- About About
Medical Patient Resources Becoming a State-Authorized Patient Talking to your doctor Which conditions qualify? The Medical Cannabis Patient’s Guide for U.S. Travel Patient's Guide to CBD Patient's Guide to Medical Cannabis Guide to Using Medical Cannabis Condition-based Booklets Growing Cannabis Cannabis Tincture, Salve, Butter and Oil Recipes Leaf411 Affordability Program Tracking Treatment & Gathering Data with Releaf App Medical Professional Resources CME for Medical Professionals Cannabis Safety Medical Cannabis Research
- Legal Legal
Advocacy ASA Chapters Start an ASA Chapter Take Action Campaigns No Patient Left Behind End Pain, Not Lives Vote Medical Marijuana Medical Cannabis Advocate's Training Center Resources for Tabling and Lobby Days Strategic Planning Civics 101 Strategic Messaging Citizen Lobbying Participating in Implementation Movement Building Organizing a Demonstration Organizing Turnout for Civic Meetings Public Speaking Media 101 Patient's History of Medical Cannabis
- News News
Policy Model Federal Legislation Download Ending The Federal Conflict Public Comments by ASA Industry Standards Guide to Regulating Industry Standards Recognizing Science using the Data Quality Act Fact Sheet on ASA's Data Quality Act Petition to HHS Data Quality Act Briefs ASA Data Quality Act petition to HHS Information on Lawyers and Named Patients in the Data Quality Act Lawsuit Reports 2020 State of the States Medical Cannabis in America Medical Cannabis Access for Pain Treatment
- Join Join
Washington, D.C. – After a dramatic hour of debate that saw amendment co-sponsor Dana Rohrabacher (R-CA) in tears, more than one-third of the U.S. House of Representatives voted today in favor of stopping the federal prosecution of medical marijuana patients and providers.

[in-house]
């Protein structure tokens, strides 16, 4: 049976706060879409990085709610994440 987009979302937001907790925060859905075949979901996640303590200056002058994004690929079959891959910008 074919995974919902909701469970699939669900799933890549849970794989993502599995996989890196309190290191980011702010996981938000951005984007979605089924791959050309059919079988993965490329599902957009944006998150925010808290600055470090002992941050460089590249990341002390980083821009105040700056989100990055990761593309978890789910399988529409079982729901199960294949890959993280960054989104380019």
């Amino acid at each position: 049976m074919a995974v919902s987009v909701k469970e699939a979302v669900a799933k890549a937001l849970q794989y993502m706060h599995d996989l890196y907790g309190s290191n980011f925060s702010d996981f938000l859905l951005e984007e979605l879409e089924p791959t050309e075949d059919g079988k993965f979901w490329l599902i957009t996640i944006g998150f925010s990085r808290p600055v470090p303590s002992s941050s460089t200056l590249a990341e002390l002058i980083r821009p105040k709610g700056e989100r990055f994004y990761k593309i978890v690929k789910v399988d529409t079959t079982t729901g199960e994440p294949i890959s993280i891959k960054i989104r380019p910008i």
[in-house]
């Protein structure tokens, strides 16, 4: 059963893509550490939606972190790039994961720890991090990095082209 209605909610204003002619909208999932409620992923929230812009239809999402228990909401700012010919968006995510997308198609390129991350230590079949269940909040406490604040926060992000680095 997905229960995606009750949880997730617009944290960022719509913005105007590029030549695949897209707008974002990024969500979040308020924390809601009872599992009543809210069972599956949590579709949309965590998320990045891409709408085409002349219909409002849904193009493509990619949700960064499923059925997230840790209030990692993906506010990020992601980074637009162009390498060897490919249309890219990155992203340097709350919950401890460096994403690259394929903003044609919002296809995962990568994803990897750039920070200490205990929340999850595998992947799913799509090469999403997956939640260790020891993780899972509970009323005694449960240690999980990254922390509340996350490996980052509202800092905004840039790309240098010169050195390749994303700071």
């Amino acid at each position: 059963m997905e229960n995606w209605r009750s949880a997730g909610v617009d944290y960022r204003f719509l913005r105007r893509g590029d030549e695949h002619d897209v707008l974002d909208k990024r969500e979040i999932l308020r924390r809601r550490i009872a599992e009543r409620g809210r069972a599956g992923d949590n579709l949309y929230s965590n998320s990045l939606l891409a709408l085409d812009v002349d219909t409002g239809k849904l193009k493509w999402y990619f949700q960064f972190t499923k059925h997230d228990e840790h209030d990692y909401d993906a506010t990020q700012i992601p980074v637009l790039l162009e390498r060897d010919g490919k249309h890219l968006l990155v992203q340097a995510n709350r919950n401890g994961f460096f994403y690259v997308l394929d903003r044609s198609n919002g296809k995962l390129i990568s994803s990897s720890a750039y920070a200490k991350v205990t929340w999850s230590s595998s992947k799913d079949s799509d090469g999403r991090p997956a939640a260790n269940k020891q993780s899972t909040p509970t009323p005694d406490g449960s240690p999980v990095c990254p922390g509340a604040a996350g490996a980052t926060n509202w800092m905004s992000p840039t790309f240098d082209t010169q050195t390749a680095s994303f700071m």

After appealing to the principles of “compassion and freedom,” Representative Rohrabacher broke down when talking about his mother’s struggle with cancer. He said the federal law that would send her to prison if she used marijuana to relieve her pain was “immoral.”
Passage of the bi-partisan Hinchey-Rohrabacher Amendment to the Commerce-Justice-State Departments Appropriations bill (HR 2799) would have eliminated funding for federal investigations or prosecutions of patients and providers in Alaska, Arizona, California, Colorado, Hawaii, Maine, Nevada, Oregon, Washington -- and now Maryland – the states that allow the sick and dying to use marijuana legally.
But the 152 “yes” votes were nonetheless a victory for patients, according to Steph Sherer, Executive Director of Americans for Safe Access, because the issue is gaining momentum. The same amendment failed to make it to the floor for a vote in the last session.
“What we can’t understand,” said Sherer, “is how 273 representatives of the people could vote to continue harassing and imprisoning sick people for using a safe, medicinal herb.”
Since October, 2002 the Bush Administration has pursued an aggressive policy of targeting patients and providers, primarily in California, despite the voter initiatives legalizing it in that and several other states and polling that shows 80% of Americans support legal access for patients helped by medical marijuana.
The Bush Administration has recently decided to appeal the widely applauded one-day sentence of medical marijuana grower Ed Rosenthal and is now asking the Supreme Court to allow them to punish any doctors who recommend medical marijuana to patients, regardless of state laws.
For ASA interviews or additional comment, contact William Dolphin at (510) 919-1498.
Americans for Safe Access is a national coalition of patients, doctors and advocates. With 5,500 members nationwide, ASA is the leading organization devoted to medical marijuana.